A four-test series can be, like that New Zealand bowler named Cunis, neither one thing nor the other. Or it can be just right, short and snappy yet long enough to ebb and flow like a full five-Tester. The last time England played a four-Test series, against New Zealand in Nasser Hussain's first taste of captaincy, it all ended in tears at The Oval after they had been 1-0 up. There is now a 60:40 chance of the same happening again.
It's hard to be categorical as each team in this series has made the other look very good – and very bad. At first it was England who set the pace and ran the show. But since day five at Trent Bridge, when England's bowlers tired, India have been just as dominant.
England didn't so much come down to earth at Headingley as disappear into a hole in the ground. But it wasn't the batsmen who lost the match. Facing 628, some England teams would have done worse than 273 and 309. It was the bowling that lost it, or rather, as Hussain stressed, the whole performance in the field. Of all England's errors, the most critical came when Rahul Dravid was on 53 and Andy Caddick at last drew him into a nick, only for Andy Flintoff to drop a regulation catch at second slip. After that, despite dismissing the unexpectedly influential Sanjay Bangar, Flintoff never looked forward, and neither did England. They lost because they allowed India to build three big partnerships in conditions where par was one.
On launching Friday's twilight blitz, waiting for the cover of darkness like Americans, Sachin Tendulkar and Sourav Ganguly reduced England to rubble – a state they normally reach only in mid-Ashes. The sort of bowlers Hussain needed were mostly in the press box – a Pringle, a Selvey, above all a Fraser. On reflection, perhaps it was our sports editor who lost it.
England also helped, especially by falling to a modest seam attack. Michael Vaughan was out twice to the spirited but limited Ajit Agarkar; Hussain fell in the first innings to Zaheer Khan, Mark Butcher and John Crawley in the second to Bangar.
England are now the underdogs but they could yet bite back. Here's how: First, Hussain has to get some rest. He captains with such fire that he is always knackered by the final act, and this year, for the first time in an English summer, he has not been given a break by his brittle fingers. He also moved house a week ago, ready for his second child, due in the autumn. Exhaustion does not disable him, as his battling hundred showed, but it does make him slightly manic, over-eager to change the field or the bowling. Dr Fletcher should be ordering him to leave baby Jacob with Granny and head for the nearest spa.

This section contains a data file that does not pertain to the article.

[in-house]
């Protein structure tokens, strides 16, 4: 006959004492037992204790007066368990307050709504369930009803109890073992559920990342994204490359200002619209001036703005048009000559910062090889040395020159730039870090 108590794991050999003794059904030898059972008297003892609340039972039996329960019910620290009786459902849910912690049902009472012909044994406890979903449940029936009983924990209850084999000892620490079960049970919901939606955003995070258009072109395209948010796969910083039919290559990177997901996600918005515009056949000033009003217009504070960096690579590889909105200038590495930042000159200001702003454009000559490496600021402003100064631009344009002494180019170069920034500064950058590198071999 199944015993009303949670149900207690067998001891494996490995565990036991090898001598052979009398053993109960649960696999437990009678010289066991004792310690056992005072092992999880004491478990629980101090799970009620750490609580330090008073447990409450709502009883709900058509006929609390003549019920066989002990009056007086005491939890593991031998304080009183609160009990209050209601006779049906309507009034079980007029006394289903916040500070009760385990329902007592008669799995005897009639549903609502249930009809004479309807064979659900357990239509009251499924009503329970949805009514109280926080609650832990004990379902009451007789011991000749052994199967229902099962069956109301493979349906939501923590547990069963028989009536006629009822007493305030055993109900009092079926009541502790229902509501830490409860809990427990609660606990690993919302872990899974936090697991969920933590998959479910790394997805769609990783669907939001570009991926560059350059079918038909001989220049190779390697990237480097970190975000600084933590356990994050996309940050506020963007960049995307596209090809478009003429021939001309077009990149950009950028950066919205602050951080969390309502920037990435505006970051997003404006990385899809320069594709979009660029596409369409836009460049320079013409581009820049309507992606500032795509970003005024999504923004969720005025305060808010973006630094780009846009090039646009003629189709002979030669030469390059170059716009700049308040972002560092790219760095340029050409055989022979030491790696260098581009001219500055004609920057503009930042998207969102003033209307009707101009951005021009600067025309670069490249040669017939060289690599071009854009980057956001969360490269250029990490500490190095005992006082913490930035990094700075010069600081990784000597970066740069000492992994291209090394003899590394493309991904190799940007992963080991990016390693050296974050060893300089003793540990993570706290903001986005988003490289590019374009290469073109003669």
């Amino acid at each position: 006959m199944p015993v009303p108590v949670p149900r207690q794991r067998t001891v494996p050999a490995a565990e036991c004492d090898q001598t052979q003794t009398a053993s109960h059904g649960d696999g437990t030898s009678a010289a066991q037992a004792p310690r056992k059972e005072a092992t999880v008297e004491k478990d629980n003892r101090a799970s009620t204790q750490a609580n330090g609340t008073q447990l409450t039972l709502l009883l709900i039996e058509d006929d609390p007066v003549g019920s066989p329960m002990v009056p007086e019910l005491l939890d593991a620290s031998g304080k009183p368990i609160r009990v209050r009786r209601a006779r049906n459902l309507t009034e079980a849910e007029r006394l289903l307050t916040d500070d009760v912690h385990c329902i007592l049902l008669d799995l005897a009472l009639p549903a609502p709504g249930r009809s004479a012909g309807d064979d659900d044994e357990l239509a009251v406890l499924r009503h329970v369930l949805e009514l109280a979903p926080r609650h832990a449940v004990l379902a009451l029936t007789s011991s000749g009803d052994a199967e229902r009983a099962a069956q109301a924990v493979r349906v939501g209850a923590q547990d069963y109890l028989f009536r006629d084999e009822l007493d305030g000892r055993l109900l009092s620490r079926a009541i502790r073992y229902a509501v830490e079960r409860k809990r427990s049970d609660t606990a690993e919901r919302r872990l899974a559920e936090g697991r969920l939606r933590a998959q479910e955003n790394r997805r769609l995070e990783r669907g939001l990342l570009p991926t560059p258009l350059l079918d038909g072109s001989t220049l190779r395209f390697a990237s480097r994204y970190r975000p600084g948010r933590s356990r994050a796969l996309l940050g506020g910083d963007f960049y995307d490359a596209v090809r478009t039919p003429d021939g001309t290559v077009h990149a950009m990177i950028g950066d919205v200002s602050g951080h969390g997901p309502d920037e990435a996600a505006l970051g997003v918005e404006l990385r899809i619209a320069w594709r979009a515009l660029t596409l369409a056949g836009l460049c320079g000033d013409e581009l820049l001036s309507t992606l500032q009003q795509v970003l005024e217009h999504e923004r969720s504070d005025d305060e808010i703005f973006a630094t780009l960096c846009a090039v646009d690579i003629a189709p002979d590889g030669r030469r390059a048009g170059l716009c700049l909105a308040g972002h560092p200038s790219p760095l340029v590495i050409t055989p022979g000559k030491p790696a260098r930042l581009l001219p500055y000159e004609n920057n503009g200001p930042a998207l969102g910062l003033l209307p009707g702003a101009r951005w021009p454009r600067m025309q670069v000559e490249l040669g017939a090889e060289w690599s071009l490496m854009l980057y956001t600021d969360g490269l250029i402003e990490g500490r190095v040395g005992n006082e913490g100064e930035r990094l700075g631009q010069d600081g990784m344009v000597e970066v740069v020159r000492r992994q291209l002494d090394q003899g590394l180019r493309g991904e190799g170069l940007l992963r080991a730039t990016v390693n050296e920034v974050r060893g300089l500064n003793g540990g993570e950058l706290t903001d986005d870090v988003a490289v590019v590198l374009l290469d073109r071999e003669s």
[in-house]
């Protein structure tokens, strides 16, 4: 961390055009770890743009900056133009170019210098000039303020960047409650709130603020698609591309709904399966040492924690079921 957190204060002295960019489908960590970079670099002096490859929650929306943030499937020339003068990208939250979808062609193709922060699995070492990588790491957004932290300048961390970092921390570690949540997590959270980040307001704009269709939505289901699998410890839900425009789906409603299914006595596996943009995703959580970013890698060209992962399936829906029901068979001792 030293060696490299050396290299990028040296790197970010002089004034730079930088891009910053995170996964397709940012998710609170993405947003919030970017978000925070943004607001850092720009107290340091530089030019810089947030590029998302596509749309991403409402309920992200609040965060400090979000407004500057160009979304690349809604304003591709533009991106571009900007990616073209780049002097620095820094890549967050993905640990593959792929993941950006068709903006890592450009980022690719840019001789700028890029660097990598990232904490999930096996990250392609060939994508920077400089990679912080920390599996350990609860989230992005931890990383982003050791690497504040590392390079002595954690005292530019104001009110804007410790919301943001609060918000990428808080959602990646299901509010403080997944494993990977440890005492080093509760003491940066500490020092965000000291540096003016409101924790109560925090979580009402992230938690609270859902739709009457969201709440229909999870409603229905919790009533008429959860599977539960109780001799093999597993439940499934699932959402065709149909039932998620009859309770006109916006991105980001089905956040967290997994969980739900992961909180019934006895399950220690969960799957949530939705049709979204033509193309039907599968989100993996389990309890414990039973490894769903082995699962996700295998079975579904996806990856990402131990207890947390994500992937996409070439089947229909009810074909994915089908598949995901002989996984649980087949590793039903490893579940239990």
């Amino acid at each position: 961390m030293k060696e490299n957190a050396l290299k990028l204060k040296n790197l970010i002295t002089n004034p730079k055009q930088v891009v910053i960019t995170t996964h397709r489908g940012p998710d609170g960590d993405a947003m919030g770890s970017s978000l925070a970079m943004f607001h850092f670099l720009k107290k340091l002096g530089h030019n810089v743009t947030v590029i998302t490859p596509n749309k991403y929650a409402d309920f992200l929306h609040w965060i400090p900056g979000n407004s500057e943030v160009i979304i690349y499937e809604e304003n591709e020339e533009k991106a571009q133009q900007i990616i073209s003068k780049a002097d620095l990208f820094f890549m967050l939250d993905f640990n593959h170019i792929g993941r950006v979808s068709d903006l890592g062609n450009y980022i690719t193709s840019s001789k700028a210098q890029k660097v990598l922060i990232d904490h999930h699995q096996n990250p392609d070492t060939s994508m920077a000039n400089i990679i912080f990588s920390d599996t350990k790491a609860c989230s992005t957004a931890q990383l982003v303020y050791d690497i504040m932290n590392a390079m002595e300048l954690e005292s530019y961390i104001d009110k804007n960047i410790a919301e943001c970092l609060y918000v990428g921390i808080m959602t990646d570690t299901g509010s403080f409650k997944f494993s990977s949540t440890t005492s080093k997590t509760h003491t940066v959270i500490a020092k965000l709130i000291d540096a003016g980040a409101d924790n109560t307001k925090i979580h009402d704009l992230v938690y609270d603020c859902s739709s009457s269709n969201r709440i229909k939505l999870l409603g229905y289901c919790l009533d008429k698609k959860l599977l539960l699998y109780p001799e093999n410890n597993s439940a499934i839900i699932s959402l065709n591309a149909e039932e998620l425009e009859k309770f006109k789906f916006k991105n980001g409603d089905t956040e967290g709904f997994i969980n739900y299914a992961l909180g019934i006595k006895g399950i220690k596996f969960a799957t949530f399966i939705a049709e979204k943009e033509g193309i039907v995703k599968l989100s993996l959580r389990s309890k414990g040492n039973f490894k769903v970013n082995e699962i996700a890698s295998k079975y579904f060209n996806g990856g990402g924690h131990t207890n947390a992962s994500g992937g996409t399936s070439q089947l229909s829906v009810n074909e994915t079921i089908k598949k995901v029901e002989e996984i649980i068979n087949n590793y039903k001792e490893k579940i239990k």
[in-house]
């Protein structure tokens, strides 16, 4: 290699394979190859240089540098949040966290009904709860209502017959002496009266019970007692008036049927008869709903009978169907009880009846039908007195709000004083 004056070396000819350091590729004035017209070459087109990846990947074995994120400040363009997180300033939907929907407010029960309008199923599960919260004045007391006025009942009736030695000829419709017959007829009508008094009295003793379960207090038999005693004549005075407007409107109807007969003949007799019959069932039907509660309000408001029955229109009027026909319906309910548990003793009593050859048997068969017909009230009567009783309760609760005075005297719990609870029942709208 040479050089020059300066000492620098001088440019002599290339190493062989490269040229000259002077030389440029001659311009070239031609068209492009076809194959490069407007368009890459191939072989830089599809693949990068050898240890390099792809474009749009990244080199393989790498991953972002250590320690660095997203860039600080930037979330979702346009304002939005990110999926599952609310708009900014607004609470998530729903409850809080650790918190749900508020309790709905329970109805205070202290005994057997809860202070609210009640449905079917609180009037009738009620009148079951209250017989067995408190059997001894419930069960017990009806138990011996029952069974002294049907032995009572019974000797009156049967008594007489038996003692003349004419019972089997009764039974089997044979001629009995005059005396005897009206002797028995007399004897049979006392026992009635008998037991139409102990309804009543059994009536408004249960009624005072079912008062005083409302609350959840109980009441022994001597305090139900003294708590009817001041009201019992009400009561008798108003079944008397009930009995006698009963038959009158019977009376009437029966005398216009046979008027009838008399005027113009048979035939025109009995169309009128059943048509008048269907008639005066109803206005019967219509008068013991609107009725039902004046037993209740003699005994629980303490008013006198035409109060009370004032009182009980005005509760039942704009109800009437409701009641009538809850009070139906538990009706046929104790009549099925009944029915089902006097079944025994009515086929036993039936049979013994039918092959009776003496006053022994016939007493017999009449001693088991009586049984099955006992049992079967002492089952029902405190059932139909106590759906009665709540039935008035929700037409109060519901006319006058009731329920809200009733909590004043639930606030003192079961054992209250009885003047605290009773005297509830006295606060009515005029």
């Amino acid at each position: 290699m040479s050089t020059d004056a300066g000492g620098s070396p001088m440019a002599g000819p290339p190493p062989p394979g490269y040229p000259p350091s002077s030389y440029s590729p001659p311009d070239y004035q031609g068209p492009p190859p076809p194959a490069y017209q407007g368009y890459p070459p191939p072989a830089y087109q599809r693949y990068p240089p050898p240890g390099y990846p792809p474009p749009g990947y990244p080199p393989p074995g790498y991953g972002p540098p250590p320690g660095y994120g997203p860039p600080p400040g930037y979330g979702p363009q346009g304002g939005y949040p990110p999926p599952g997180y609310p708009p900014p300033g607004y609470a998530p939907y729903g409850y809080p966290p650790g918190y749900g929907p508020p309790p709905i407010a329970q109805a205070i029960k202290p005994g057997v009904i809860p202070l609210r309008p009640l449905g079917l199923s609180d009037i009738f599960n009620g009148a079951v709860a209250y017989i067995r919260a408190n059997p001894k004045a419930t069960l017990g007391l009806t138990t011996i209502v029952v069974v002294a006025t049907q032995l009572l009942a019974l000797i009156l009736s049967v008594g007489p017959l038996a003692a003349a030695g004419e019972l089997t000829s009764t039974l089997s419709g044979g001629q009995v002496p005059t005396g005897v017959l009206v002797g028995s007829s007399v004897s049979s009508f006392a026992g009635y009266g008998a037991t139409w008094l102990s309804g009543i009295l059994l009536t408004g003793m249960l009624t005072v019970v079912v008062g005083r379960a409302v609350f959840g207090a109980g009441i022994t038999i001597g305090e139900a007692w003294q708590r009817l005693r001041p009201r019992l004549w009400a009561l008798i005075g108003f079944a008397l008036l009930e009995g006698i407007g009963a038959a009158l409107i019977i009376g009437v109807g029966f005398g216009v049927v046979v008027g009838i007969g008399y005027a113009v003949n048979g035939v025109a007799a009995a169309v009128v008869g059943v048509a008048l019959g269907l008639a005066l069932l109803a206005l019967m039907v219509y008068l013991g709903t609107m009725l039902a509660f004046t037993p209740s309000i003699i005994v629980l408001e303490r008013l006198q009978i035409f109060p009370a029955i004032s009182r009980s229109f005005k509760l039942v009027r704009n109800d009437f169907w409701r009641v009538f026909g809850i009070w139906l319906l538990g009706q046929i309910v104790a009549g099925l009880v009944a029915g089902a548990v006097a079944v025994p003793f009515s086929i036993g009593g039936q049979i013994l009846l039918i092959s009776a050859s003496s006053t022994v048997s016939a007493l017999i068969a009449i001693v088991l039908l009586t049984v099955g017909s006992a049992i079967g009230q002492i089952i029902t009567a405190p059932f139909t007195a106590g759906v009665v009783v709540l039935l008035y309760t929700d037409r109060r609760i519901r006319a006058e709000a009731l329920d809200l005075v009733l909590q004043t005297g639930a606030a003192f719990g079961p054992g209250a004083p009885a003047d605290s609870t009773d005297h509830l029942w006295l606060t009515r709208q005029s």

Secondly, England's selection needs to be strictly focused. The Ashes squad, which was to be chosen this week, can be shelved: sport, as Headingley confirmed, punishes anyone who is not living fully in the present. There is a series at stake, and unless Craig White and Marcus Trescothick make instant recoveries, England have a few dilemmas. How to replace the injured Flintoff? Whether to dump Robert Key in favour of someone with experience? What to do with Andy Caddick and Matthew Hoggard, the Headingley chokers-in-chief? How to see off Anil Kumble and Harbhajan Singh on an Oval surface that could be right up their dusty alley?
Key is a luxury England cannot afford just now: India would far rather bowl at him than at Mark Ramprakash or even Graeme Hick. The bowlers should be retained, because London is not Leeds, but on the day either Hoggard or Caddick may give way to Steve Harmison, whose bounce ruffled the Indians at Trent Bridge. Hussain will surely either use Vaughan more or send for a second specialist spinner – preferably Robert Croft, whom the Indians have never faced.
The loss of Flintoff, the only ever-present since last October, need not be crucial. His misfortune is an opportunity for some lateral thinking, for pulling a rabbit from the hat. That could be a batsman, either Ramprakash, who hit a resplendent hundred on a turning pitch in the last Oval Test and whose return for the Ashes is now widely accepted, or, more laterally, a demolition man, with license to lay into Kumble.
England need to dictate to Kumble – essentially just Derek Underwood with better hair – stick a leg down the pitch and drive him. The prime candidates for that role are Hick and Ali Brown. Hick has made rapid 80s at The Oval against Australia and South Africa (and, in India, a 170 against Kumble). Brown is demolition artist in residence, and he too has a hundred against India. Either man would help fix another problem; without Flintoff, England have no specialist slip-fielder.
More laterally still, the selectors could summon a wicketkeeper so that Alec Stewart can replace Key and make the most of his restored batting form. Stewart, who tend to get runs in great clumps, has yet to make a Test hundred either against India (alone among England's opponents) or on his home patch at The Oval. His replacement behind the stumps? Jack Russell, probably the best keeper in the world, and a man who has got a Test century against India. Go on, Grav, you know you want to.
Tim de Lisle is editor of Wisden Cricketers' Almanack 2003
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